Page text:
Barton_Keyes

June 2015 TCM Spotlight: The Summer of Darkness

30 posts in this topic

What Nino Frank says about the Philip Marlowe of "Murder My Sweet" being a different kind of private eye is evident on many levels.  Dick Powell as Marlowe is more personally invested... when Ann Shirley asks him who cares about who stole the emeralds he replies that he does.  It's personal.

Powell can be ruthless.  Note the way he goes after Ann Shirley, even resorting to physical violence,

to find out what he wants to know.  He leads her into a trap and then springs it to get  a look at her bankbook.  From the moment they meet they are too close in each others personal spaces to be conducting business.  I fell for the trap too.  I thought the way he touched her he was making advances, being familiar.  The way he put his arm around her to lead her into his inner sanctum.  The way he slyly locks the door.  The way he takes her hand, stroking it all the while he is questioning her.  And then suddenly the romantic becomes ruthless...clever and physical..but not in the way I had expected.  Marlowe's more "true to life" in that though he always has a cynical edge, is a hard bouiled dick, He's alternately charming, ruthless, no nonsense, funny and very committed to his own personal code of what's right and wrong.  His character is much more fleshed out..He freely admits his failure to protect his client and is bothered by it...wants to somehow right the wrong of his client getting killed by "solving" the robbery of the jewels, as though somehow that will balance the scales of blind justice again.  The solution to the crime will be his absolution for not protecting his client..

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The openings of the two Lang films, M and Ministry of Fear both rely heavily on the use of sound.  In M the sound of the children playing is comforting, reassuring to the mothers.  In Ministry of Fear the ticking of the clock is sinister, almost threatening...maddening.  The music over the credits of Ministry combines with the simple ticking of the clock to become infused with a whole other meaning.  Instead of being soothing, comforting, and rhythmical it's ominous, creating an atmosphere of dread and claustrophobia.  When the camera finally pulls back it reveals a room that's shadowy, dark, even a little spooky.  There are bars on the windows and our first introduction to the protagonist is from behind and he is in total shadow. Through his choice of images and the way they are lit Lang poses question after question to the viewer.  Where are we?  Who is the person steeped in shadow?  Why is he sitting in the dark in a room with bars on the windows?  What is he waiting for?  When the doctor enters his mood is almost jovial but Milland isn't buying it.  He's free and can't wait to get away from the quiet to the hustle and bustle of the big city of London.  The doctor recommends against it but again Milland pays no attention.  If we hadn't had the spoiler reveal in the quote before the clip we would have been asking ourselves what did the doctor mean by warning him to stay away from the police...that they wouldn't tolerate a second charge.  Second charge?  What was the first?  And then as Milland finally leaves the thick walled heavily gated facility he walks by the sign of the establishment, Lembridge Asylum, which answers one of our questions but begs even more to be answered.  Lang has set us a puzzle to figure out but he hasn't given us the cover of the box so we don't know what we're looking at.  We also don't have all the pieces to start.  They are being given to us one by one and still don't seem to fit together.  Can't wait to see the whole film again on Friday!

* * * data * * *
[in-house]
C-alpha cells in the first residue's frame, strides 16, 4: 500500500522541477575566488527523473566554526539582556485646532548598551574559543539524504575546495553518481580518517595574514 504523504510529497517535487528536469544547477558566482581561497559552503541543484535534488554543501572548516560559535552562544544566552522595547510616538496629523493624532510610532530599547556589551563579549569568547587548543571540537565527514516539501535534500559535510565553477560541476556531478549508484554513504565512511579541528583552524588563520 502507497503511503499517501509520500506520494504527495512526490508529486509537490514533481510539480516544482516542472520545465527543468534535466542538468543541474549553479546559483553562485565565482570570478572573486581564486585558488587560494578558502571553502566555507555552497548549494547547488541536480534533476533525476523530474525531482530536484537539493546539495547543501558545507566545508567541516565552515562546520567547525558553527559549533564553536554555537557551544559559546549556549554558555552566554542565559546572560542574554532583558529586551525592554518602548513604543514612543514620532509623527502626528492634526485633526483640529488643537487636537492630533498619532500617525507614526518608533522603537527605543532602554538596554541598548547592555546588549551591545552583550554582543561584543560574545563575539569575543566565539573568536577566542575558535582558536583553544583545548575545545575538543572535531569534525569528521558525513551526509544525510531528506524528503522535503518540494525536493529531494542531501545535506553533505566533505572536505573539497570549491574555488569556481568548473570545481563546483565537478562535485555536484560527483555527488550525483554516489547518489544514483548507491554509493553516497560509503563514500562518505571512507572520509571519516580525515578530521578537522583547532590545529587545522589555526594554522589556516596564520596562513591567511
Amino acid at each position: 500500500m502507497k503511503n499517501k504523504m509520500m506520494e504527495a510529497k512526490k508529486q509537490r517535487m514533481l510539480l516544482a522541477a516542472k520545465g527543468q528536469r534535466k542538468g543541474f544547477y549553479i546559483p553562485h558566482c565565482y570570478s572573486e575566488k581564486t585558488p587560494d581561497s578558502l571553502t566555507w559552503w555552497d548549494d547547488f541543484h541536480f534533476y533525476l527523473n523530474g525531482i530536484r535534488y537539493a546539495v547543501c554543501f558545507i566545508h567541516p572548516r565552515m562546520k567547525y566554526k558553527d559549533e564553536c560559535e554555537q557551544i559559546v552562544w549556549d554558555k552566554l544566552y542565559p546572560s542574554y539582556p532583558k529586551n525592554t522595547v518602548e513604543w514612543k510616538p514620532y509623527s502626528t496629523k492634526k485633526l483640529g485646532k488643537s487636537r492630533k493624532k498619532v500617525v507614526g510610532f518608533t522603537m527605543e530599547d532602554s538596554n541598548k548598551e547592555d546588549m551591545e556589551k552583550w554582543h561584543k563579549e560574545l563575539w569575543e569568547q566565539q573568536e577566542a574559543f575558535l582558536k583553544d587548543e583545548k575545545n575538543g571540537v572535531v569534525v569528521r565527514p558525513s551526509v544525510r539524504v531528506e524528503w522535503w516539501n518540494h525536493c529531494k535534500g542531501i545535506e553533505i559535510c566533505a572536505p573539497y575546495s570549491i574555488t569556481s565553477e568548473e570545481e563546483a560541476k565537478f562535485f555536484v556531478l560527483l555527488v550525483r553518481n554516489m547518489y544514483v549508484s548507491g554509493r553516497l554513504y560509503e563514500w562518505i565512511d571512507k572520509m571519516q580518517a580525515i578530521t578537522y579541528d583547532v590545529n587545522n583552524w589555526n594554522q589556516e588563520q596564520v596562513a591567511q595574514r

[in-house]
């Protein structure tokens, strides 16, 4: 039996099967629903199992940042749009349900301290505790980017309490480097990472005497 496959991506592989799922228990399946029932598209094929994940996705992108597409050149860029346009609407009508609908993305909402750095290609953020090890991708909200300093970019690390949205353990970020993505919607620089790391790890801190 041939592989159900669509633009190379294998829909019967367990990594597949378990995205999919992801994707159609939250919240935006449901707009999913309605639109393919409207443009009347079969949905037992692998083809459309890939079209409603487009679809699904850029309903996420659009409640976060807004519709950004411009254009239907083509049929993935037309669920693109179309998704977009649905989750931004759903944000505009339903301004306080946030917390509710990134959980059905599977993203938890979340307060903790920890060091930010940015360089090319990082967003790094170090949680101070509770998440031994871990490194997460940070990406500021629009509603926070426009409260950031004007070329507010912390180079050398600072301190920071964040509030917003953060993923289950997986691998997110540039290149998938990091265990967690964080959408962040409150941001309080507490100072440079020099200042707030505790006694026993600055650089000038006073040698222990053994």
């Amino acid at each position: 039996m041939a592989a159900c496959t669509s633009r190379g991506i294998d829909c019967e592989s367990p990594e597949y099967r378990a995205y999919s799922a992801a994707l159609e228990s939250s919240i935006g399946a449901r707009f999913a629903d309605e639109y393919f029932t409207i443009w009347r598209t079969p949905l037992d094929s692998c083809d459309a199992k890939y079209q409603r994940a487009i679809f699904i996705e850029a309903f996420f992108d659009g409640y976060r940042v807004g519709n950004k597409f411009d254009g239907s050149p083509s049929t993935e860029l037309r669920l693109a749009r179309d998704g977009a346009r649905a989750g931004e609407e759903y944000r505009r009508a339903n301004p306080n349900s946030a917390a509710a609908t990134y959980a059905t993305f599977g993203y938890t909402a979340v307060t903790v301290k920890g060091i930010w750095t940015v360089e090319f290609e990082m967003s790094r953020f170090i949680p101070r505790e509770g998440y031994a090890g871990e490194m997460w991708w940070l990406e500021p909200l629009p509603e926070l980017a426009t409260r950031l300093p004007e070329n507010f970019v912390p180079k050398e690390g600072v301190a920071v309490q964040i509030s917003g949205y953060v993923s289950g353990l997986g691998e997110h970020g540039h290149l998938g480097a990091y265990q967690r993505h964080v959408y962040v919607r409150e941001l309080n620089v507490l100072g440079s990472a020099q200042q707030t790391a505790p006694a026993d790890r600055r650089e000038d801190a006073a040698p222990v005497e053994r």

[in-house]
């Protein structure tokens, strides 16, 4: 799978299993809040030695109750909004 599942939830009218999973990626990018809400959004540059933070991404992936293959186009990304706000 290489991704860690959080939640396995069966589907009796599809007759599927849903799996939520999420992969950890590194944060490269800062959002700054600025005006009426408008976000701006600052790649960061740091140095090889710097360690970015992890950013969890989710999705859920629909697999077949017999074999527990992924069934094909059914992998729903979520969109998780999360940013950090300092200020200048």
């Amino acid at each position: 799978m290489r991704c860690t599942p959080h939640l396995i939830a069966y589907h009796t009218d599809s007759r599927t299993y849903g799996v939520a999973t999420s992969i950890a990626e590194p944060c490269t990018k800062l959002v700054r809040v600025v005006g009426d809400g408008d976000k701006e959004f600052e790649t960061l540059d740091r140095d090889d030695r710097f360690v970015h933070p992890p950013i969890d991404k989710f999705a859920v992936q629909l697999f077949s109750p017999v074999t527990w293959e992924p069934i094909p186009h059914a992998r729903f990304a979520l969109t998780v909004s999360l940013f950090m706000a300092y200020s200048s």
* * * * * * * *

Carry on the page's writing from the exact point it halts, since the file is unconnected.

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I think the way he acts....almost worse than the "bad guys", was a new way of creating the hero.  It was not a traditional black and white story, but a black in white story in technicolor.  The colors and lines were blurred between both sides of the law, very mush as it is today.  Sometimes the bad guys are the good guys, and sometimes the good guys are really the bad guys.

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I think the way he acts....almost worse than the "bad guys", was a new way of creating the hero.  It was not a traditional black and white story, but a black in white story in technicolor.  The colors and lines were blurred between both sides of the law, very mush as it is today.  Sometimes the bad guys are the good guys, and sometimes the good guys are really the bad guys.

GREAT comment. Welcome to the boards. 

 

I think it's interesting when the lines get re-blurred back to the original distinctions of right and wrong. A smart filmmaker will explore the reversals from all angles.

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